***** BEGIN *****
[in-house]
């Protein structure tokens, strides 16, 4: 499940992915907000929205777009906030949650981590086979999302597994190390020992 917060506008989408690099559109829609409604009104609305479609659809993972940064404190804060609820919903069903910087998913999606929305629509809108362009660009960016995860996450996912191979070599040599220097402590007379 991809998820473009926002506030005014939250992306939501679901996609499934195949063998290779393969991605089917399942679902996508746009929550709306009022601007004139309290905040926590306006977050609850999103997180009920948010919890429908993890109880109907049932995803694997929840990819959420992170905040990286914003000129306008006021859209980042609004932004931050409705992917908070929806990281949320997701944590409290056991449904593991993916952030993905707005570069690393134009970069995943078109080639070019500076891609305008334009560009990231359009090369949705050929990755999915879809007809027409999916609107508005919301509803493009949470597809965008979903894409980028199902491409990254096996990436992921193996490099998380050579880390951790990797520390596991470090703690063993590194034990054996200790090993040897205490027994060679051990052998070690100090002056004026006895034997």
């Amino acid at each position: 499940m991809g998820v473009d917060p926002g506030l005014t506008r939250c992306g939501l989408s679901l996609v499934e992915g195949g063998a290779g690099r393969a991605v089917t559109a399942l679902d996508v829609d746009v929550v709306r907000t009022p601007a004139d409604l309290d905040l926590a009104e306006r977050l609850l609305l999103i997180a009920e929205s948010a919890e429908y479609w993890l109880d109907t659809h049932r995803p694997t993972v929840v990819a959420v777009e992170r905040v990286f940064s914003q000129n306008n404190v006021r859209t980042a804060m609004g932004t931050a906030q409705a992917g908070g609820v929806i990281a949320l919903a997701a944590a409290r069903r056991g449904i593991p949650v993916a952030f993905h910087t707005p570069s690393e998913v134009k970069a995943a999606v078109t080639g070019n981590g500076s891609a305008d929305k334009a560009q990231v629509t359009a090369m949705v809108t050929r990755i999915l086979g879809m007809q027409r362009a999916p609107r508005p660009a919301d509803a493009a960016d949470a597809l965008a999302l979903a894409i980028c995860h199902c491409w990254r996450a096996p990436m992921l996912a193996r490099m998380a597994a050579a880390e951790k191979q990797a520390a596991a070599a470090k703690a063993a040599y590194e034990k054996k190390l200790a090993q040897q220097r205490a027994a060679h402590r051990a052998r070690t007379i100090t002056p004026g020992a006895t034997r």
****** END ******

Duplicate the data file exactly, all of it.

[in-house]
């Protein structure tokens, strides 16, 4: 499940992915907000929205777009906030949650981590086979999302597994190390020992 917060506008989408690099559109829609409604009104609305479609659809993972940064404190804060609820919903069903910087998913999606929305629509809108362009660009960016995860996450996912191979070599040599220097402590007379 991809998820473009926002506030005014939250992306939501679901996609499934195949063998290779393969991605089917399942679902996508746009929550709306009022601007004139309290905040926590306006977050609850999103997180009920948010919890429908993890109880109907049932995803694997929840990819959420992170905040990286914003000129306008006021859209980042609004932004931050409705992917908070929806990281949320997701944590409290056991449904593991993916952030993905707005570069690393134009970069995943078109080639070019500076891609305008334009560009990231359009090369949705050929990755999915879809007809027409999916609107508005919301509803493009949470597809965008979903894409980028199902491409990254096996990436992921193996490099998380050579880390951790990797520390596991470090703690063993590194034990054996200790090993040897205490027994060679051990052998070690100090002056004026006895034997």
């Amino acid at each position: 499940m991809g998820v473009d917060p926002g506030l005014t506008r939250c992306g939501l989408s679901l996609v499934e992915g195949g063998a290779g690099r393969a991605v089917t559109a399942l679902d996508v829609d746009v929550v709306r907000t009022p601007a004139d409604l309290d905040l926590a009104e306006r977050l609850l609305l999103i997180a009920e929205s948010a919890e429908y479609w993890l109880d109907t659809h049932r995803p694997t993972v929840v990819a959420v777009e992170r905040v990286f940064s914003q000129n306008n404190v006021r859209t980042a804060m609004g932004t931050a906030q409705a992917g908070g609820v929806i990281a949320l919903a997701a944590a409290r069903r056991g449904i593991p949650v993916a952030f993905h910087t707005p570069s690393e998913v134009k970069a995943a999606v078109t080639g070019n981590g500076s891609a305008d929305k334009a560009q990231v629509t359009a090369m949705v809108t050929r990755i999915l086979g879809m007809q027409r362009a999916p609107r508005p660009a919301d509803a493009a960016d949470a597809l965008a999302l979903a894409i980028c995860h199902c491409w990254r996450a096996p990436m992921l996912a193996r490099m998380a597994a050579a880390e951790k191979q990797a520390a596991a070599a470090k703690a063993a040599y590194e034990k054996k190390l200790a090993q040897q220097r205490a027994a060679h402590r051990a052998r070690t007379i100090t002056p004026g020992a006895t034997r």